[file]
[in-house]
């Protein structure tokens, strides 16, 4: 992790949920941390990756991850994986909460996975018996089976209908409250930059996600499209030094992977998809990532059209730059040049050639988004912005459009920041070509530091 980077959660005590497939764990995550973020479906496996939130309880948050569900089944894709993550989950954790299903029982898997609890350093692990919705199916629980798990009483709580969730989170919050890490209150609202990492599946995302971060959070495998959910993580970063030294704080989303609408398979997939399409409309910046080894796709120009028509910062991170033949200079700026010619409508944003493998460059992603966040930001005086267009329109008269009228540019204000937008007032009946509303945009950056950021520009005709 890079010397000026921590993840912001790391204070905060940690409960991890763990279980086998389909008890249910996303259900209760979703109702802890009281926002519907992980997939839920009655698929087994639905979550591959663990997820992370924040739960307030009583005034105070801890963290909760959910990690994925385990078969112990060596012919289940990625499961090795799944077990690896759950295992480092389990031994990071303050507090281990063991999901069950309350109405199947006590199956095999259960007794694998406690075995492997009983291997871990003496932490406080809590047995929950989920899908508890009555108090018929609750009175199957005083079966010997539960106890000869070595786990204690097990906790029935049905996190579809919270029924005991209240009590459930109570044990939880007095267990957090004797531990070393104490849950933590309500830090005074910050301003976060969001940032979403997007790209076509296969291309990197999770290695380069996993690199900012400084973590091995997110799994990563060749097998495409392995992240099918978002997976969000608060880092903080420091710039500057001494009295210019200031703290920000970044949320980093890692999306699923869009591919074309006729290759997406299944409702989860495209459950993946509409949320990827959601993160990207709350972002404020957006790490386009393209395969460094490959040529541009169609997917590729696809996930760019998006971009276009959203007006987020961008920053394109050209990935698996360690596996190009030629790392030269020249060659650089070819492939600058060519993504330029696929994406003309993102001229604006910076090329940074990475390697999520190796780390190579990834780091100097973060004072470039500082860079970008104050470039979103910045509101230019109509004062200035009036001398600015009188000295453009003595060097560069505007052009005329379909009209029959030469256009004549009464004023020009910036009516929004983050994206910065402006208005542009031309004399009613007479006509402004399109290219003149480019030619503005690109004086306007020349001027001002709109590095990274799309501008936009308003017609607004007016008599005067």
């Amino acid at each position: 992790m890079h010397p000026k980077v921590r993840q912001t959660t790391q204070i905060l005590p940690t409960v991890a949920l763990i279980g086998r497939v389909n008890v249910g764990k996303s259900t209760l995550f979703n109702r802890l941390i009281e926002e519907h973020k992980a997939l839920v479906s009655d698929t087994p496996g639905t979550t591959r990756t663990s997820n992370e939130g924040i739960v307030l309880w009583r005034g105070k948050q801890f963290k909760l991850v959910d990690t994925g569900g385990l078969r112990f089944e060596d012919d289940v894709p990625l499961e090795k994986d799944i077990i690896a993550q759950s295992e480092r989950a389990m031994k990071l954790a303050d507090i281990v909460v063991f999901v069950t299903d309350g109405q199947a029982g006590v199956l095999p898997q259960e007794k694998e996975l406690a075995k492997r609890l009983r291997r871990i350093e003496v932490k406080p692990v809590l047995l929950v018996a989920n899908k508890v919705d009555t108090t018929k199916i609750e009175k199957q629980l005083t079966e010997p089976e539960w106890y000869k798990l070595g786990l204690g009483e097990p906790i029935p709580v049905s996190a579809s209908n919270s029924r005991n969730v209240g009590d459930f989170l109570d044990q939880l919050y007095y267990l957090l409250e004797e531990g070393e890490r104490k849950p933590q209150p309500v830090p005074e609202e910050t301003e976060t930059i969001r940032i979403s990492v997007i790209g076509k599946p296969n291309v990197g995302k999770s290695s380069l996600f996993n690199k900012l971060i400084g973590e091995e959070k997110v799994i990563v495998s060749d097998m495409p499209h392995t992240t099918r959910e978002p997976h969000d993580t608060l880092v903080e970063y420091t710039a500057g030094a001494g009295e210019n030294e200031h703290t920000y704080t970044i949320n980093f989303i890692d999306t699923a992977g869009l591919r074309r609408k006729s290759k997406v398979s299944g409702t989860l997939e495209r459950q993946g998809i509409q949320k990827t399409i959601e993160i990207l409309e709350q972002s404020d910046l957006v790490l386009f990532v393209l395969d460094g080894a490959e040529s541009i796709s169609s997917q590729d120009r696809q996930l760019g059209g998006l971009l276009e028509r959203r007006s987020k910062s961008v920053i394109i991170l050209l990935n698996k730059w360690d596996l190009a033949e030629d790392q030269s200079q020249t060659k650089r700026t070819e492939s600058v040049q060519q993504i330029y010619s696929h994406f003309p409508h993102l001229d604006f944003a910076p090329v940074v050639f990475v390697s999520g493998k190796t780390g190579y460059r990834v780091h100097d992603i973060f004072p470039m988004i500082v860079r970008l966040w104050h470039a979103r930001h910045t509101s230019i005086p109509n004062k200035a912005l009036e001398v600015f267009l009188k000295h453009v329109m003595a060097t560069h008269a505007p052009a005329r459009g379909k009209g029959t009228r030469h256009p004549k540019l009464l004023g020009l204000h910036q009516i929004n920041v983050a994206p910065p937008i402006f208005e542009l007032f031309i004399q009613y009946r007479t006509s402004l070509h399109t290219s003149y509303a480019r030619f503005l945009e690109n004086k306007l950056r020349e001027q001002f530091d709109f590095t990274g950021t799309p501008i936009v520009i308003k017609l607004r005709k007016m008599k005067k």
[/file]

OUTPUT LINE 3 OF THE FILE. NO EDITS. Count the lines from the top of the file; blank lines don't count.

């Amino acid at each position: 992790m890079h010397p000026k980077v921590r993840q912001t959660t790391q204070i905060l005590p940690t409960v991890a949920l763990i279980g086998r497939v389909n008890v249910g764990k996303s259900t209760l995550f979703n109702r802890l941390i009281e926002e519907h973020k992980a997939l839920v479906s009655d698929t087994p496996g639905t979550t591959r990756t663990s997820n992370e939130g924040i739960v307030l309880w009583r005034g105070k948050q801890f963290k909760l991850v959910d990690t994925g569900g385990l078969r112990f089944e060596d012919d289940v894709p990625l499961e090795k994986d799944i077990i690896a993550q759950s295992e480092r989950a389990m031994k990071l954790a303050d507090i281990v909460v063991f999901v069950t299903d309350g109405q199947a029982g006590v199956l095999p898997q259960e007794k694998e996975l406690a075995k492997r609890l009983r291997r871990i350093e003496v932490k406080p692990v809590l047995l929950v018996a989920n899908k508890v919705d009555t108090t018929k199916i609750e009175k199957q629980l005083t079966e010997p089976e539960w106890y000869k798990l070595g786990l204690g009483e097990p906790i029935p709580v049905s996190a579809s209908n919270s029924r005991n969730v209240g009590d459930f989170l109570d044990q939880l919050y007095y267990l957090l409250e004797e531990g070393e890490r104490k849950p933590q209150p309500v830090p005074e609202e910050t301003e976060t930059i969001r940032i979403s990492v997007i790209g076509k599946p296969n291309v990197g995302k999770s290695s380069l996600f996993n690199k900012l971060i400084g973590e091995e959070k997110v799994i990563v495998s060749d097998m495409p499209h392995t992240t099918r959910e978002p997976h969000d993580t608060l880092v903080e970063y420091t710039a500057g030094a001494g009295e210019n030294e200031h703290t920000y704080t970044i949320n980093f989303i890692d999306t699923a992977g869009l591919r074309r609408k006729s290759k997406v398979s299944g409702t989860l997939e495209r459950q993946g998809i509409q949320k990827t399409i959601e993160i990207l409309e709350q972002s404020d910046l957006v790490l386009f990532v393209l395969d460094g080894a490959e040529s541009i796709s169609s997917q590729d120009r696809q996930l760019g059209g998006l971009l276009e028509r959203r007006s987020k910062s961008v920053i394109i991170l050209l990935n698996k730059w360690d596996l190009a033949e030629d790392q030269s200079q020249t060659k650089r700026t070819e492939s600058v040049q060519q993504i330029y010619s696929h994406f003309p409508h993102l001229d604006f944003a910076p090329v940074v050639f990475v390697s999520g493998k190796t780390g190579y460059r990834v780091h100097d992603i973060f004072p470039m988004i500082v860079r970008l966040w104050h470039a979103r930001h910045t509101s230019i005086p109509n004062k200035a912005l009036e001398v600015f267009l009188k000295h453009v329109m003595a060097t560069h008269a505007p052009a005329r459009g379909k009209g029959t009228r030469h256009p004549k540019l009464l004023g020009l204000h910036q009516i929004n920041v983050a994206p910065p937008i402006f208005e542009l007032f031309i004399q009613y009946r007479t006509s402004l070509h399109t290219s003149y509303a480019r030619f503005l945009e690109n004086k306007l950056r020349e001027q001002f530091d709109f590095t990274g950021t799309p501008i936009v520009i308003k017609l607004r005709k007016m008599k005067k």